Researched by James R. Heintze. All Rights Reserved.
Start the day by arriving fairly early (around 9:30 a.m.) at the National Archives, Constitution Avenue entrance, and find some seating area on the steps. The speakers and activities will take place on the top of the steps, as well as on the street below. Speeches are made, singing the National Anthem, a public reading of the Declaration of Independence, and period music presented by the U.S. Army “Old Guard” Fife and Drum Corps. TIP: be sure to bring hats, sunblock, and plenty of water, since the marble steps reflect a considerable amount of sunlight and heat.
View of the National Archives. Photo (2000), taken by the author.
After the ceremony is completed, the National Parade begins and comes directly up Constitution Avenue. You can view the parade from where you are or just about anywhere along much of Constitution Avenue.
Another excursion is to walk East along Constitution Avenue towards the Capitol. You will pass the Newseum on your left
And shortly after will pass the Monument of George Meade (intersection of Constitution and Pennsylvania Avenues), Union General, presented to the city by the Commonwealth of Pennsylvania. The monument sits directly in front of the U.S. Court House. General Meade commanded the Union troops at the Battle of Gettysburg, July 1-3, 1863, and likely was surveying the aftermath of the battle on July 4.
As you get closer to the Capitol you come upon the Peace Monument with the U.S. Capitol in the background. The monument was constructed in 1877-78 in commemoration of naval personnel who lost their lives during the Civil War. This site has been a popular gathering place for celebrators and protest marchers on Independence Day.
As you near the Capitol, you are facing the West Side and you will notice the shell that has been constructed especially for the Capitol Fourth celebration that takes place during the evening of July 4.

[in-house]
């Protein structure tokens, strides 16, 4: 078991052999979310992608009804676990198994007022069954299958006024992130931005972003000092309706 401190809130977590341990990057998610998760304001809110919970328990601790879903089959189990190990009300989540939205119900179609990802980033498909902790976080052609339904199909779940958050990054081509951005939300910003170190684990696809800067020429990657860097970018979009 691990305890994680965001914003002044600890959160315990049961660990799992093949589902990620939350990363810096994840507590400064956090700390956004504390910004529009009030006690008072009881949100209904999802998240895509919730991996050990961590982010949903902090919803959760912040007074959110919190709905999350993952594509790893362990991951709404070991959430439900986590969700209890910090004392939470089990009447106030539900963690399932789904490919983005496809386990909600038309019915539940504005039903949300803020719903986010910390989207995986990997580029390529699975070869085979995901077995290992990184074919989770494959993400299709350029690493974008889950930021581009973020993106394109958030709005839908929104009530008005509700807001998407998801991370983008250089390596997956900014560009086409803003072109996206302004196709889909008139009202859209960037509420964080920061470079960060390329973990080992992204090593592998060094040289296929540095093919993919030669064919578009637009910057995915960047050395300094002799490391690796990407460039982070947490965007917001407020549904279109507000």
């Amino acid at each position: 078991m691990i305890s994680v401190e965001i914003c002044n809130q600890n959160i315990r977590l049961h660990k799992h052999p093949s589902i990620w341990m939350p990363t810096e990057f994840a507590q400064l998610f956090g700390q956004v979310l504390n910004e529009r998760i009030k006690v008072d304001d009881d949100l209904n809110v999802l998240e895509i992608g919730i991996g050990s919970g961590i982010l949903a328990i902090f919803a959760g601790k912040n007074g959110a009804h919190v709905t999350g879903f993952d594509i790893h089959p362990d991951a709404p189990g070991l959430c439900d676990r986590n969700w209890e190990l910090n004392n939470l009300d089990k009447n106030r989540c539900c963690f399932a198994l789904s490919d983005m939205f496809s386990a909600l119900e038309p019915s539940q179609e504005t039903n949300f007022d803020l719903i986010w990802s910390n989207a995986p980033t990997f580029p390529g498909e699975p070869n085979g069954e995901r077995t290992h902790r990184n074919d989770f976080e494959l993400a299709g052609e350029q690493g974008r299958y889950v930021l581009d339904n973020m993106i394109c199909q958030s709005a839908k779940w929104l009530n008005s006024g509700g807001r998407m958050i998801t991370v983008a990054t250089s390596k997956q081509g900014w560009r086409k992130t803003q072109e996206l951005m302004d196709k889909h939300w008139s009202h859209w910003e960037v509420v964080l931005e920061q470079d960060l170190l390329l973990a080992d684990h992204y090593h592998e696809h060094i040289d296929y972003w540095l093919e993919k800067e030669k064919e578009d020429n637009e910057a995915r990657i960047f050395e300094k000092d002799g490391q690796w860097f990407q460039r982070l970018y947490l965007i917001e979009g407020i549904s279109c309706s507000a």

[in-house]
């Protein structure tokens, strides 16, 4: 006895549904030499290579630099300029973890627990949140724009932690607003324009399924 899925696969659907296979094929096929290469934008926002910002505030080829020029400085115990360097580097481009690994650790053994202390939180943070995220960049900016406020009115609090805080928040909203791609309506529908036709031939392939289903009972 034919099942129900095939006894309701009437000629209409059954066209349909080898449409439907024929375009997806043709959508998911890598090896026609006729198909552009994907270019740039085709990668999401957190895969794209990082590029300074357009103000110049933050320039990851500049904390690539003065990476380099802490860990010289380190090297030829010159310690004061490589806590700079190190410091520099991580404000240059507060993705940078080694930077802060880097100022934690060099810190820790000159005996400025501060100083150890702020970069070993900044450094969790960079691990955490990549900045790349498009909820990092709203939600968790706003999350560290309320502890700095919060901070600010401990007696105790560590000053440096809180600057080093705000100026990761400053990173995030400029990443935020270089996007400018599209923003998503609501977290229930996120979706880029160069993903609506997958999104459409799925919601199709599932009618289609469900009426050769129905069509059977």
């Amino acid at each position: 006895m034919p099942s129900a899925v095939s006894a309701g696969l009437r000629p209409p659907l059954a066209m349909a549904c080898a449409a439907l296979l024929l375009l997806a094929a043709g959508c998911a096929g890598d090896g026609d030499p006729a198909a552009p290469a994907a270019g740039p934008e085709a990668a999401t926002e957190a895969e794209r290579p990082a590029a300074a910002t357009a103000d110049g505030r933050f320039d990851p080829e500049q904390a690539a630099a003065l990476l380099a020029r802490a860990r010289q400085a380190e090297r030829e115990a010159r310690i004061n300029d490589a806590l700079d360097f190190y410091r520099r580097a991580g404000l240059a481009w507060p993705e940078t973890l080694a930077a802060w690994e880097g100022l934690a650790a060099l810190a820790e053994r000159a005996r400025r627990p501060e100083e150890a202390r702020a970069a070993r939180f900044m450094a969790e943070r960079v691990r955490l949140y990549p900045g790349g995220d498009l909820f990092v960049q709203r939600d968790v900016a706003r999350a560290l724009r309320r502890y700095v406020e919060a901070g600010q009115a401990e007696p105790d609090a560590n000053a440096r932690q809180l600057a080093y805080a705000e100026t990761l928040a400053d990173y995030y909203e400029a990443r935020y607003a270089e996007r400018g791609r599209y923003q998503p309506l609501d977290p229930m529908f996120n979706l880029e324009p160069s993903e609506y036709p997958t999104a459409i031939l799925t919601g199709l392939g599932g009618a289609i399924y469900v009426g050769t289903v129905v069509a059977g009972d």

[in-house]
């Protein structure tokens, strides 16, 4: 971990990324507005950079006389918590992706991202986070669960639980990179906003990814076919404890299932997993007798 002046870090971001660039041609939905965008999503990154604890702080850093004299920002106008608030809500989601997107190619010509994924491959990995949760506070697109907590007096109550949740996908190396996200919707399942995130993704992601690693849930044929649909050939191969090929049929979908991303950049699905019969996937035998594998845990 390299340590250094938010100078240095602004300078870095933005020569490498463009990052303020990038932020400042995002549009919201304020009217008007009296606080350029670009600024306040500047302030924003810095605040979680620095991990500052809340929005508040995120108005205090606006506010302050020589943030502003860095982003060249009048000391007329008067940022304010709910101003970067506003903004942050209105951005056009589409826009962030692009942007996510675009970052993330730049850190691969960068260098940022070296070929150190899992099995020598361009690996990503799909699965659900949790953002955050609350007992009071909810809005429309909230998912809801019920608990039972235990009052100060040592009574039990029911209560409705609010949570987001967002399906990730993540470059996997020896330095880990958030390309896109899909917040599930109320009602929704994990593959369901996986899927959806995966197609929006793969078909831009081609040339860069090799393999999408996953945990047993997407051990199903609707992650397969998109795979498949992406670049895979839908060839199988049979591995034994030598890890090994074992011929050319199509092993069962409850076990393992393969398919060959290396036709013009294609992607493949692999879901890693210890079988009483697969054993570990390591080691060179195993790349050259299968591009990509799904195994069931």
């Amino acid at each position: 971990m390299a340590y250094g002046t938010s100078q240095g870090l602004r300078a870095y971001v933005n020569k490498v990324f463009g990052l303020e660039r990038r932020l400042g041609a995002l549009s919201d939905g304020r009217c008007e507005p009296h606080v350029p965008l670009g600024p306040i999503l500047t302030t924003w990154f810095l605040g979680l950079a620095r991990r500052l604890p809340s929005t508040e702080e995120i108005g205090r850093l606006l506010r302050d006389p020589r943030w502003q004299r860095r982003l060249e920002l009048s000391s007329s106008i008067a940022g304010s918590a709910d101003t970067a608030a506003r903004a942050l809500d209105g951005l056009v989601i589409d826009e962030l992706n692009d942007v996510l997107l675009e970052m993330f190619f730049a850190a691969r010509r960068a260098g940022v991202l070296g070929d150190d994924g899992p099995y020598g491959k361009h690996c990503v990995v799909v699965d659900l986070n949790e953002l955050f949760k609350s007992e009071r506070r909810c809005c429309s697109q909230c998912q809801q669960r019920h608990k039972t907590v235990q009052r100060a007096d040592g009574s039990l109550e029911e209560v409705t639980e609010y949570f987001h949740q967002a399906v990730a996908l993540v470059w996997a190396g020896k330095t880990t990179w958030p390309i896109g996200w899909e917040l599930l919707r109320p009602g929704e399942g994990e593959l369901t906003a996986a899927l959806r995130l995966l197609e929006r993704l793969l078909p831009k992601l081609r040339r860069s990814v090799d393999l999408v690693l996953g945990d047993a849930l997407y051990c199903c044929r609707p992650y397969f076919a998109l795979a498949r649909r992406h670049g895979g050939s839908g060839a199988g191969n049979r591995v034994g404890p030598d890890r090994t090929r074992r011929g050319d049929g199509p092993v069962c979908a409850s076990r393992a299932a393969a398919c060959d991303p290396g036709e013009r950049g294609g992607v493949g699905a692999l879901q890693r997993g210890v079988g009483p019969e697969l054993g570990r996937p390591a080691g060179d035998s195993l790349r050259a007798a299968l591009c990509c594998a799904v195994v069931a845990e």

If you see the lawn area in front of the shell, which faces the Capitol, that is where you will have to claim space to see the show. Plan on arriving very early.
As you continue walking towards the right of the Capitol, you will come across the monument of President James Garfield. During the last week in June of 1881, Garfield was shot by an assassin and a few days later on the Fourth of July the city was very somber. Washington’s chief of police banned the use of fireworks, so as to diminish the noise as Garfield lay critically wounded in the White House.
As you walk back towards the Mall you will see the National Space Museum on your left.
You can spend the remainder of your vacation time either before July 4, or after, visiting the Smithsonian Folklife Festival
Finally don’t forget to visit the Washington Monument, which is one of the most significant landmarks directly connected to the Fourth of July. The cornerstone was laid on July 4, 1848. First Lady Dolley Madison, the first woman to give an Independence Day address in Washington on July 4, 1808, attended the 1848 ceremony. Through the years the monument and its grounds became a gathering place for crowds witnessing the annual fireworks displays, as well as other ceremonies.
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